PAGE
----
The requirement for proper expert analysis – KPMG

In order to support an arbitration claim it is important that both the financial and economic analysis presented is both credible and justified, says Pablo Bernad Ramoneda, Head of KPMG’s Europe Middle East and Africa Forensic Group. His experience tells him that as with any aspect of arbitration, it is fundamental that a party, or indeed the arbitrators themselves, are able to rely on an independent and professional analysis of a claim, and that it is presented in the best possible manner.

“In the vast majority of arbitration disputes what is ultimately at stake is a financial claim. But what clients demand is not merely the expertise to analyse a matter and establish an opinion on, for example, the relative merits of a disputed company valuation or damages quantum. You must also be able to robustly defend this position on paper and in person if called upon to do so.”

A team of dedicated auditors, accountants, economists and technicians may spend many months analysing a claim and producing a comprehensive report of their findings, he explains. “But this will mean nothing if the analysis is not sufficiently well-articulated, or if you are unable to justify and support your findings before a panel of arbitrators often selected by the parties for their very specialist expertise.”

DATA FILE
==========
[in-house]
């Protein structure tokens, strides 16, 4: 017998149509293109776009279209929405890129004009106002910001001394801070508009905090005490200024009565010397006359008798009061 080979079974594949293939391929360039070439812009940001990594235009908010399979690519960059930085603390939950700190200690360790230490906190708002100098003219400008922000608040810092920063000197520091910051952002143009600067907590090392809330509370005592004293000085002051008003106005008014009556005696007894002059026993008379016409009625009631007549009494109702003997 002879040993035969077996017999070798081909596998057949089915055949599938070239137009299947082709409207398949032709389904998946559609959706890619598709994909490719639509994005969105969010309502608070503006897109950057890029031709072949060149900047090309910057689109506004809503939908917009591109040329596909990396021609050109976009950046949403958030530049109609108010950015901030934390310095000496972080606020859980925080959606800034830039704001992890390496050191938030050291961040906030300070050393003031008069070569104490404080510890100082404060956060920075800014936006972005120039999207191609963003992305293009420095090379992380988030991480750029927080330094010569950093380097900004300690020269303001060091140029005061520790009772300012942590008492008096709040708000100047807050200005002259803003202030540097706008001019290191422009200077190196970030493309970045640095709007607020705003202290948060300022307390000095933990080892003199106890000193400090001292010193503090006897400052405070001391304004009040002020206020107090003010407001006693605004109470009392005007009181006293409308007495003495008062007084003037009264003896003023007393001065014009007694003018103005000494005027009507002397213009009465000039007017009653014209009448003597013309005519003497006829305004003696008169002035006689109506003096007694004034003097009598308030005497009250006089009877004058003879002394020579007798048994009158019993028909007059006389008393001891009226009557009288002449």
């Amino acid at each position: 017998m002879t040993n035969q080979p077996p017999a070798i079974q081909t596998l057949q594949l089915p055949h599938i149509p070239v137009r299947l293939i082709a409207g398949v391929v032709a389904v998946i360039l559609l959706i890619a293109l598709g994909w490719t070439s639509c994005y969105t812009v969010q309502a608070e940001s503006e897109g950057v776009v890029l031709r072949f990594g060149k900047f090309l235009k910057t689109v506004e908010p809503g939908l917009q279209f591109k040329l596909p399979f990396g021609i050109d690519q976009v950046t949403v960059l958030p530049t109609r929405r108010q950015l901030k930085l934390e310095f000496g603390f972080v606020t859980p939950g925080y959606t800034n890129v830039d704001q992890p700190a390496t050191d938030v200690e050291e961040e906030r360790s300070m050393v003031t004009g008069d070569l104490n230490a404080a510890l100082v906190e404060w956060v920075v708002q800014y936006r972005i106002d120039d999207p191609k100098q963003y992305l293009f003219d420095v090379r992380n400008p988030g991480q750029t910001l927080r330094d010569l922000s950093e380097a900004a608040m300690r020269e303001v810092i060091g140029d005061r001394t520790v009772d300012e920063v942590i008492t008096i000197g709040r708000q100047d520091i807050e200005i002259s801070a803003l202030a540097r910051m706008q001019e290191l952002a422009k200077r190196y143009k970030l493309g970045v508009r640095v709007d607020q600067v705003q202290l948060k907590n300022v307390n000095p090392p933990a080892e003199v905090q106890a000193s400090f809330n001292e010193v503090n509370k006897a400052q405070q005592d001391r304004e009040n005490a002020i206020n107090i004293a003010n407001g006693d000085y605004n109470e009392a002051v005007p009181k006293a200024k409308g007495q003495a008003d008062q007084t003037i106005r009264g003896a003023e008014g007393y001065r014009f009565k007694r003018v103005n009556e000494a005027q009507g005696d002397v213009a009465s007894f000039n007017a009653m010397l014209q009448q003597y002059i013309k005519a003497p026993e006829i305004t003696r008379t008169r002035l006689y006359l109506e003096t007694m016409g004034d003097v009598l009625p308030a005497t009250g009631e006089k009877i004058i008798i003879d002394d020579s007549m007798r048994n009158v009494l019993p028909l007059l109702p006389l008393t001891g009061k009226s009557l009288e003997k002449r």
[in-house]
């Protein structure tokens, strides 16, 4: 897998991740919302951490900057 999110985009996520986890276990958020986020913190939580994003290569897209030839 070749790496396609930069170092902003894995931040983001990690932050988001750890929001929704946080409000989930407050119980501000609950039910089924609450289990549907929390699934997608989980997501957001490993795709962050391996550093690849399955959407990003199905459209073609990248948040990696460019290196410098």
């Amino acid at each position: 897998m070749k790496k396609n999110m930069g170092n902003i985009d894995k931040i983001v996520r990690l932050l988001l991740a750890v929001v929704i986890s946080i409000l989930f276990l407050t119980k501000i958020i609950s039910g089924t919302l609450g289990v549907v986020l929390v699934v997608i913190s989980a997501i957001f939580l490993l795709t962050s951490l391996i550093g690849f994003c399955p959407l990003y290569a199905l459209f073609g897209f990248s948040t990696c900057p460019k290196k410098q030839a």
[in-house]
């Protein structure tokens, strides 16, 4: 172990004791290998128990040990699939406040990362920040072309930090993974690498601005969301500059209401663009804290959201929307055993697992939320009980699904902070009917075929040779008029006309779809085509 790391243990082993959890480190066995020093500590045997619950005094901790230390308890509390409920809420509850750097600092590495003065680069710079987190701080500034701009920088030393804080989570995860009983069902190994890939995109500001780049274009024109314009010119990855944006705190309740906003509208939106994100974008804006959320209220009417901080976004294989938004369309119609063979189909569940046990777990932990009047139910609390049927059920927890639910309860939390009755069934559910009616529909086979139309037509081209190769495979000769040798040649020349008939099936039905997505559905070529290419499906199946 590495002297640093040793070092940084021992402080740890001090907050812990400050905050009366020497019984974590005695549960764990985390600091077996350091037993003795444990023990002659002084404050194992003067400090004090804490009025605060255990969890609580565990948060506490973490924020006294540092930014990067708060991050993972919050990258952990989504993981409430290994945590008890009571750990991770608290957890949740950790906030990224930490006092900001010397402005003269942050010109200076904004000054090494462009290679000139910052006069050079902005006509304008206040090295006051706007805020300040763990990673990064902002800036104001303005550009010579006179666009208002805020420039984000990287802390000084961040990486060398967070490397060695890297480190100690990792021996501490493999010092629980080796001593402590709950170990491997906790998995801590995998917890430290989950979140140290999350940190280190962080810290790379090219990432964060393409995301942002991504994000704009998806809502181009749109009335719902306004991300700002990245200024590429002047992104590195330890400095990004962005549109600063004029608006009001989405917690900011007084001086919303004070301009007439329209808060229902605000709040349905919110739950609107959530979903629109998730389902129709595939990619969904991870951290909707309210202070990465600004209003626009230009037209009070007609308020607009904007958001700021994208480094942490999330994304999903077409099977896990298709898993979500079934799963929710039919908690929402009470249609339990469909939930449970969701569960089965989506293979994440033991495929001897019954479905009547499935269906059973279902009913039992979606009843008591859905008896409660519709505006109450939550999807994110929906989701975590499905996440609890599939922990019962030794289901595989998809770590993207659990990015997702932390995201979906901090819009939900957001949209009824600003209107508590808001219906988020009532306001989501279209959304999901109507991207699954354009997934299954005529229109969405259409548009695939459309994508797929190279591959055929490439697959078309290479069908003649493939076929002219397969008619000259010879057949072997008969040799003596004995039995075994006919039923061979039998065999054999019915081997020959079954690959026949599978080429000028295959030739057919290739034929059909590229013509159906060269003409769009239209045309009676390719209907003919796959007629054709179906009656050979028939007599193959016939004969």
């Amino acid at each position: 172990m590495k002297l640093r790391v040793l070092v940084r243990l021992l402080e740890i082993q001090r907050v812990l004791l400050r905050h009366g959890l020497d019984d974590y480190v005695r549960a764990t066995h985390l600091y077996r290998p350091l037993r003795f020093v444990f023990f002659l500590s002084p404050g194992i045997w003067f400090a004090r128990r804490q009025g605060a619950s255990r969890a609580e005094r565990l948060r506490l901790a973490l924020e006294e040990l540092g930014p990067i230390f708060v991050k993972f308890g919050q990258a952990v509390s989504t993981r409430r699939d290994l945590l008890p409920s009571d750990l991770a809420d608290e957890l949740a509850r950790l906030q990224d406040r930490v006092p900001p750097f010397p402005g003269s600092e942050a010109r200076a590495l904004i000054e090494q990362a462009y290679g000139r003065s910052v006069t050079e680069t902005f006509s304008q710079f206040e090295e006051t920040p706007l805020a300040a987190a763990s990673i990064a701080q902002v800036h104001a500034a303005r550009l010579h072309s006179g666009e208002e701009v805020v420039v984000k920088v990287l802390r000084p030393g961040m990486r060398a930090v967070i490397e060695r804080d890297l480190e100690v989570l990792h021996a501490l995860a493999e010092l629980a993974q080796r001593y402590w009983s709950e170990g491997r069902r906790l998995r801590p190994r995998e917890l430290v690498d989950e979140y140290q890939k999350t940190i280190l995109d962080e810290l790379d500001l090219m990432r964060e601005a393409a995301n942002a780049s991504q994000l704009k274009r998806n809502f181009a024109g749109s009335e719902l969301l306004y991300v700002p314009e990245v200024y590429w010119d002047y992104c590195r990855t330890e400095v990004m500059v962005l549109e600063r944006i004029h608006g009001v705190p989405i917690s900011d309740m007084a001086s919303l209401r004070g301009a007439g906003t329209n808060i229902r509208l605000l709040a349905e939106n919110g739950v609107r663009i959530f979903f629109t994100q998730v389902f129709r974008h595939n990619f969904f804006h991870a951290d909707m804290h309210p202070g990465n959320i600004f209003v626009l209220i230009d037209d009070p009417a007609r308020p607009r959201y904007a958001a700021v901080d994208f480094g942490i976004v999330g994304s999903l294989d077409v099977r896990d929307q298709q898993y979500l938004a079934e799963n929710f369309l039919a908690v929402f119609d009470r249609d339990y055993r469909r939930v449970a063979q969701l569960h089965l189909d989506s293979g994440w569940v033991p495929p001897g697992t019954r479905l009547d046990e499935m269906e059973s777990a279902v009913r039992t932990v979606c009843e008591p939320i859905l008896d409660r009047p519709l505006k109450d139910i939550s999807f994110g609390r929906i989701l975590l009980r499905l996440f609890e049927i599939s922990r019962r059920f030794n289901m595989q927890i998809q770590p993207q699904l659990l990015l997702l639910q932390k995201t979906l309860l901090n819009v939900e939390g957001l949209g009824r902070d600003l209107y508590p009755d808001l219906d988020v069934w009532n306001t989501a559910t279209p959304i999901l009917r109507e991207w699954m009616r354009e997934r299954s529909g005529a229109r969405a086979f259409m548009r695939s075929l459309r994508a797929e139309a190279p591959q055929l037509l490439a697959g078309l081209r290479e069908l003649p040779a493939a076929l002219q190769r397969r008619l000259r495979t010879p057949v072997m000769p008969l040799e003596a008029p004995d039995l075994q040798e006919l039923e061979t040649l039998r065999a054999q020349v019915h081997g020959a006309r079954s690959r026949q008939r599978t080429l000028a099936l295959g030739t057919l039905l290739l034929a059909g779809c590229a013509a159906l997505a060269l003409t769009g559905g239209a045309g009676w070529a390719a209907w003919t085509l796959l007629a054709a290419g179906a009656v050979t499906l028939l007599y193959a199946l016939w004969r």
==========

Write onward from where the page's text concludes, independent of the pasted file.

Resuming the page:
Bernard is clear however that in the decade since KPMG’s 60-strong Madrid-based forensic group was established, there has been a significant upturn in both the expectations and expertise of the players involved in both domestic and international arbitrations.

“There will always be aspects of your own knowledge, or the spread of expertise of your team, that you may look to further develop but this of course takes time. But there has been a clear trend towards arbitration as a means of resolving disputes,” he says.

But he emphasises that it is not enough to try to promote your services to capitalise on opportunities as they arise, such as those currently presented by a rise in Latin American disputes or those affecting the international oil and gas sector.

“If you are to bring real value to clients you have to truly dedicate yourself to these areas, to offer very specialist expertise, and to present a long-term and wider international view.”

Pablo Bernad Ramoneda, socio director del grupo de expertos independientes de EMA en KPMG afirma que un análisis eficaz de un caso dependerá en gran medida de la calidad del trabajo realizado por los expertos llamados testificar y de su profesionalidad al presentar sus conclusiones.


Pablo Bernad is Managing Partner and Chairman of Forensic Europe, Middle East and Africa and can be contacted at